Las Vegas Sun

October 17, 2017

Currently: 71° — Complete forecast

Audience plays a part in the mostly improv show

Who: Wayne Brady in "Making It Up"

When: 9:30 p.m., Thursdays through Sundays, through April 29

Where: Venetian Showroom

Tickets: $69-$89; 414-1000

Rating: ****1/2

Actor, singer and improv artist Wayne Brady is making it up at the Venetian, and audiences are eating it up.

The actual title of the production is "Making (expletive deleted) Up" but for a family newspaper it's shortened to "Making It Up."

As the "expletive deleted" indicates, this show is a bit stronger than what television viewers are accustomed to from this multitalented entertainer.

It is for mature audiences, at least 16 and older.

The title pretty much sums up the production, which includes a couple of dancers, a five-piece band and assistant Jonathan Mangum.

Although there are a few set pieces within the show - including a touching ending in which Brady pays tribute to the likes of Sammy Davis Jr., Luther Vandross and James Brown - most of the evening is made up.

Brady had an entertainment career long before he landed a spot on Drew Carey's TV show "Whose Line Is It Anyway?" - but it was Brady's genius at improv that made him nationally known.

You can see his genius at work through the end of this month. His final performance in the limited engagement is April 29, far too brief for his many fans.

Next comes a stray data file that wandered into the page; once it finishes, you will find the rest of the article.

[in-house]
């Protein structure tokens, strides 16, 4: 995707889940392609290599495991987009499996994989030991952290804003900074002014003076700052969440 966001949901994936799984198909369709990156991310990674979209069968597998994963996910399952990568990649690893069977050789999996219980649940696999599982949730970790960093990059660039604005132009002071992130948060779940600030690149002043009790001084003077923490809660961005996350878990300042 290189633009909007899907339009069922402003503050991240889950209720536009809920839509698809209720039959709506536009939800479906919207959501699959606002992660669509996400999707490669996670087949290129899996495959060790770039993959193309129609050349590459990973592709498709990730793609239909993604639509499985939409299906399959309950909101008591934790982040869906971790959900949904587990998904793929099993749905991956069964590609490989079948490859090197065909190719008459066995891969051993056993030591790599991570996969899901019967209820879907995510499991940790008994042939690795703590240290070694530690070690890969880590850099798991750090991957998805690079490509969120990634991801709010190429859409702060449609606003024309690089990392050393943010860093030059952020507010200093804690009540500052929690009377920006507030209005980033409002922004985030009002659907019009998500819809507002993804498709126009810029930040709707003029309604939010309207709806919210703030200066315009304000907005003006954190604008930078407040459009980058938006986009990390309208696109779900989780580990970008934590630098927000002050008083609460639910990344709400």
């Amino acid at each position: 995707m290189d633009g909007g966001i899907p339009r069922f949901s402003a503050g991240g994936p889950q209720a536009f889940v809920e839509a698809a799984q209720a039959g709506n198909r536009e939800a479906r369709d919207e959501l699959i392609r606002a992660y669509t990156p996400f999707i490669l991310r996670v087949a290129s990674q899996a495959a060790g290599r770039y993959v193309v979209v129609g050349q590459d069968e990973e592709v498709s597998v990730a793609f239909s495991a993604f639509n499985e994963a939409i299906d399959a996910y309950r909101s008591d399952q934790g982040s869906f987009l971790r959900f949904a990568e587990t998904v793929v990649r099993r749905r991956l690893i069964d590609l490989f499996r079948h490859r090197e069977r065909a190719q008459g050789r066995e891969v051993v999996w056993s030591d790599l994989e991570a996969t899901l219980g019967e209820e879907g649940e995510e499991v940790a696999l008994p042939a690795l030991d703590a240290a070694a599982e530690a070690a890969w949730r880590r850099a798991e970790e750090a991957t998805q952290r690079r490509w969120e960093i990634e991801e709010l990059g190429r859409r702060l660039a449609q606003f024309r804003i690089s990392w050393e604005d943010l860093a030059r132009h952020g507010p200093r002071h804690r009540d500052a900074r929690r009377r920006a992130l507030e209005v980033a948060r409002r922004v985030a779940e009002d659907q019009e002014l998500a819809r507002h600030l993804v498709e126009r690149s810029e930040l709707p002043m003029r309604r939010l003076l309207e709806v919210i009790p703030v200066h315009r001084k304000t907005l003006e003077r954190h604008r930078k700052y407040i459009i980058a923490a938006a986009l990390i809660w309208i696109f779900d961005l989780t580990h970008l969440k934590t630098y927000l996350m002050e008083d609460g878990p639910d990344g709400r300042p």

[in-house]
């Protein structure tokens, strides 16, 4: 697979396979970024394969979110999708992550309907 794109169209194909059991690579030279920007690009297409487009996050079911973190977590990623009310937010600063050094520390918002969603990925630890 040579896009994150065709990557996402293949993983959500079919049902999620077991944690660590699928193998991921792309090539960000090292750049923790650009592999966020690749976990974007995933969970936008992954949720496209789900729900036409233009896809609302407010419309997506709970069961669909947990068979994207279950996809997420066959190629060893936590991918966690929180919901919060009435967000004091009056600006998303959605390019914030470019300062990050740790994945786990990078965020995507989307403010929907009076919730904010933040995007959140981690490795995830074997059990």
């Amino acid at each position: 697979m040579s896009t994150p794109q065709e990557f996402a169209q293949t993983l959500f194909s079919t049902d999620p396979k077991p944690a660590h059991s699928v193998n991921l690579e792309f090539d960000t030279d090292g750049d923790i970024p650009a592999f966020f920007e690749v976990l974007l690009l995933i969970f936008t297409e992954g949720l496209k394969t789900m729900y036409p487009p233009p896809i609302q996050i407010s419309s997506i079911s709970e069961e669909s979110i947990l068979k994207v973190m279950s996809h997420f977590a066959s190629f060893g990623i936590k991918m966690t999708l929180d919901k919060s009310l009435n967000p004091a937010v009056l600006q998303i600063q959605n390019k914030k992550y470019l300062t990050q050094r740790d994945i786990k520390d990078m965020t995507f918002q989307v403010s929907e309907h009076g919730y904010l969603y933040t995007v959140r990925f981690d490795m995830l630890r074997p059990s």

Although Mangum gets second billing if he gets any billing at all, he is an integral part of the show.

He is a gifted performer in his own right. He became friends with Brady years ago at the Sak theater in Orlando, Fla., where Brady first became serious about improv.

Both entertainers work with the improv group Houseful of Honkeys.

But it is Brady audiences come to see, and he has them eating out of his hand from the opening number - singing "Making (expletive deleted) Up" - to the final tribute to Sammy Davis Jr. ("Mr. Bojangles").

Because 90 percent of the show is improv, its success or failure depends a lot on the audience itself. A bad audience can kill a show.

"You folks are part of the show," he told a group recently. "If I come out and get you as a volunteer, don't run. It affects the vibes if I have to tackle you."

This night he was fortunate. The audience was there to have fun, and he had some excellent guests - including a silver-haired retiree from Coeur d'Alene, Idaho, who likes to golf and line dance.

After interviewing her onstage, Brady made up a song using all of the information and sang it while line dancing with her.

The next bit involved the audience shouting out words not commonly found in a rap song. Brady then rapped a number using "obsequious," "oxymoron" and "puke."

The only slowdown in this otherwise fast-paced evening was a bit in which Mangum and Brady create a scene and perform it over and over using the style of different movies shouted out by the audience (among them "Die Hard," "Kujo," "Pulp Fiction" and "Godfather").

It was slowly set up and slowly executed, although there were some hilarious moments.

Brady has expressed an interest in finding a home on the Strip. He certainly has the following and the talent. And I'm not just making that up.